Camilla Gibb exemplified bravery, strength and acceptance as she exposed her vulnerability sharing the story of her family, her own mental health struggles and the way she cobbled together a loving “family” of support for her newborn daughter. She was frankly honest and open, laying out her clean and dirty laundry for readers to discover. She provides inspiration and hope for others that are experiencing challenges with their own or other’s mental health concerns. Gibb wrote about situations in a way that helps readers to see that others may share similar challenges despite the silence and stigma that still exists.
this is happy is Gibb’s fourth book and is a frank memoir. Gibb spoke to thinking that your life is going a certain way and then the next day an event happens completely change it like when her spouse left her pregnant and alone. She shared that this trauma caused her words to leave her. She could not stand TV or radio and “language felt hollow.” At a time that should be filled with happiness, she felt that “life was grey.”
Gibb received some advice from a friend how told her to “just write” and to “write in a way that is reflective of the moment.” This was worthy advice from a friend who understood the challenge of lack of sleep as he and his wife cared for a disabled son.
As Gibb’s spouse left, other support arrived. He brother, who had been estranged for 14 years, turned up. He “turned up when I needed him most” and helped renovate a basement and build a deck. She was able to hire a nanny from the Philippines who was part of the team required to care for a newborn and became family. Her mother and step-father were involved as well as friends. Suddenly, a team was in place supporting Gibb and “revolving around the egg” which is how she affectionately referred to her daughter.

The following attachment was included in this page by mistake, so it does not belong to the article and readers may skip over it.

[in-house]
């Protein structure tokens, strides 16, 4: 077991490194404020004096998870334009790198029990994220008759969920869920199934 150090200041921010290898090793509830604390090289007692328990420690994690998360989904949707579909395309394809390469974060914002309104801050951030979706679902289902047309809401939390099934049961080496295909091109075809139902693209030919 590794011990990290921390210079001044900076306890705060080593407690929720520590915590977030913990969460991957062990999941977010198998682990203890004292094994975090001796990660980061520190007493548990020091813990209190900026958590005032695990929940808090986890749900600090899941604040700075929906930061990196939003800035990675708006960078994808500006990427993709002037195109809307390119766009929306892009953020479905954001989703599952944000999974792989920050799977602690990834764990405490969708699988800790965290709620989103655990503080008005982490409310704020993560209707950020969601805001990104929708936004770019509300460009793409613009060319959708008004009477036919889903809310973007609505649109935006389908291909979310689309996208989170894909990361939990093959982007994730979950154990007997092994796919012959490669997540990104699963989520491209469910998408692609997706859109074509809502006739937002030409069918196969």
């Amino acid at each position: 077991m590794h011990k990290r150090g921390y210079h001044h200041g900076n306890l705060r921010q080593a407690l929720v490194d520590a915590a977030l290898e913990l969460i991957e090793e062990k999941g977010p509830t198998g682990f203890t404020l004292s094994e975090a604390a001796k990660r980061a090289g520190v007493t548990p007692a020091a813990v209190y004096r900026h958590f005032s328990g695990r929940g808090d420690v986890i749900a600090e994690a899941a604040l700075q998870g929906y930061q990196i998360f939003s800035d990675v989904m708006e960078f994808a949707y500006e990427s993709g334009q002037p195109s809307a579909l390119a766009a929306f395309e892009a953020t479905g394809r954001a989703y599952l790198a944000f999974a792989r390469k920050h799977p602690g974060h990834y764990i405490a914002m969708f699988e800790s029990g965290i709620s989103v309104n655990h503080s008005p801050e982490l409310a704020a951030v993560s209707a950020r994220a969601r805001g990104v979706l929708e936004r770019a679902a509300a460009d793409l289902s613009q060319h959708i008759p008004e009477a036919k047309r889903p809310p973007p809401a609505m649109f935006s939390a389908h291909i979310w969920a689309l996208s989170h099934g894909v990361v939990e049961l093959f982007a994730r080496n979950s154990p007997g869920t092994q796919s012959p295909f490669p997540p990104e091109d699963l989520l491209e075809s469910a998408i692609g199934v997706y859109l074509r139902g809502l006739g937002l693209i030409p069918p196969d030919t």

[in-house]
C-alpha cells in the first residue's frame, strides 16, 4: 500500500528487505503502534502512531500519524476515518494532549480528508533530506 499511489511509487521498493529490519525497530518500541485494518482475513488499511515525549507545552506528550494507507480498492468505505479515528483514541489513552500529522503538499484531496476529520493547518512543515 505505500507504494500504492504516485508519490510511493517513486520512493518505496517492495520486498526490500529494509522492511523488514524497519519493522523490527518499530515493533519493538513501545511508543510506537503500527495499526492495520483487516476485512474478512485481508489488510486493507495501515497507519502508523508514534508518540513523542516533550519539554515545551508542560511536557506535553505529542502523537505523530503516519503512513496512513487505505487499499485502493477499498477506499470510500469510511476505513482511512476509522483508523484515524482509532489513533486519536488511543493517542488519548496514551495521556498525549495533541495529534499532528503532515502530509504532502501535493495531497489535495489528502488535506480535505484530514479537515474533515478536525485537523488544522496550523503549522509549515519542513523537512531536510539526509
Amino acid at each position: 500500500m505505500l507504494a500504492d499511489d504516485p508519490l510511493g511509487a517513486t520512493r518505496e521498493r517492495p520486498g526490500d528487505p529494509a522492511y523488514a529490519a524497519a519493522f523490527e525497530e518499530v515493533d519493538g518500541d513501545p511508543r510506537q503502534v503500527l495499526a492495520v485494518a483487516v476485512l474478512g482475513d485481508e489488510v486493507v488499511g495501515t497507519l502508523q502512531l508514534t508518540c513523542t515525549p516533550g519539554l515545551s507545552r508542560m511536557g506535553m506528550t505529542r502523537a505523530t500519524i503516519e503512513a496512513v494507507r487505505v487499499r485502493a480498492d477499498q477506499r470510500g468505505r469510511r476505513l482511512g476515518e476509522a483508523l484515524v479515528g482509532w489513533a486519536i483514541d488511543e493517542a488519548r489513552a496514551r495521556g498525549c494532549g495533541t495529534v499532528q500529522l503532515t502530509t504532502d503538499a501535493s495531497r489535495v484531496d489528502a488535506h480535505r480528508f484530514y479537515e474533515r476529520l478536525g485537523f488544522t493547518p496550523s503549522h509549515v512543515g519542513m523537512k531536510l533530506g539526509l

Her own family had experienced challenges with her father’s undiagnosed mental health issues. Growing up, Gibb did not realize anything was out of the ordinary noting “I didn’t realize my family was odd, I thought we were English” which received chuckles from the full audience. She described her mother as the “keeper of secrets.” As difficult as her early life had been she acknowledged that “I don’t think we become ourselves in isolation. We become ourselves in the context of relationships, in the context of community”.
She spoke of the power of stories and the importance of encouraging others to share their stories to help children to navigate through the world. She grew up missing her family stories but learned much from reading books including reading all the John Irving books at an early age. Like Ricci and many of the other authors that have spoken, she shares a love of reading.
I had the chance to sit down with Gibb during a break and asked about her calling her daughter “the egg” in the book. She did this for two reasons, to keep her daughter’s confidentiality and to enable her daughter to have her own story. Gibb commented on her vulnerability but I think her resilience, braveness and strength was evident in both her writing and her speaking.
I am very pleased to have autographed copies of Sweetness in the Belly, The Beauty of the Humanity Movement and this is happy. Gibb is an author that I will continue to enjoy. She shared that while she is very busy teaching, she is thinking about her next book. I am very much looking forward to this as he is very inspiring and would be an author that I would love to have lunch with!!